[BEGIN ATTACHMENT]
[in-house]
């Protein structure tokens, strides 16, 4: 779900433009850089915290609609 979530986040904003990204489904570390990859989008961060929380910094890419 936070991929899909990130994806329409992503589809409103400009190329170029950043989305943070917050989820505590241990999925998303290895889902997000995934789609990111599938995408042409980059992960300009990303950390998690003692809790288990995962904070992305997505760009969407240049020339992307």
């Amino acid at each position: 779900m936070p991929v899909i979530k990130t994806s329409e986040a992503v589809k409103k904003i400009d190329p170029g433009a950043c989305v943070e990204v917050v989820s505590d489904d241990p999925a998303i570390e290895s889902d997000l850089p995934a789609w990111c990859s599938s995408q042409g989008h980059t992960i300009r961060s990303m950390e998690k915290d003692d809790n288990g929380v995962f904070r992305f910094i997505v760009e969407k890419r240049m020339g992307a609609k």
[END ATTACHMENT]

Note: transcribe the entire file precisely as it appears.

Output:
[in-house]
């Protein structure tokens, strides 16, 4: 779900433009850089915290609609 979530986040904003990204489904570390990859989008961060929380910094890419 936070991929899909990130994806329409992503589809409103400009190329170029950043989305943070917050989820505590241990999925998303290895889902997000995934789609990111599938995408042409980059992960300009990303950390998690003692809790288990995962904070992305997505760009969407240049020339992307």
């Amino acid at each position: 779900m936070p991929v899909i979530k990130t994806s329409e986040a992503v589809k409103k904003i400009d190329p170029g433009a950043c989305v943070e990204v917050v989820s505590d489904d241990p999925a998303i570390e290895s889902d997000l850089p995934a789609w990111c990859s599938s995408q042409g989008h980059t992960i300009r961060s990303m950390e998690k915290d003692d809790n288990g929380v995962f904070r992305f910094i997505v760009e969407k890419r240049m020339g992307a609609k």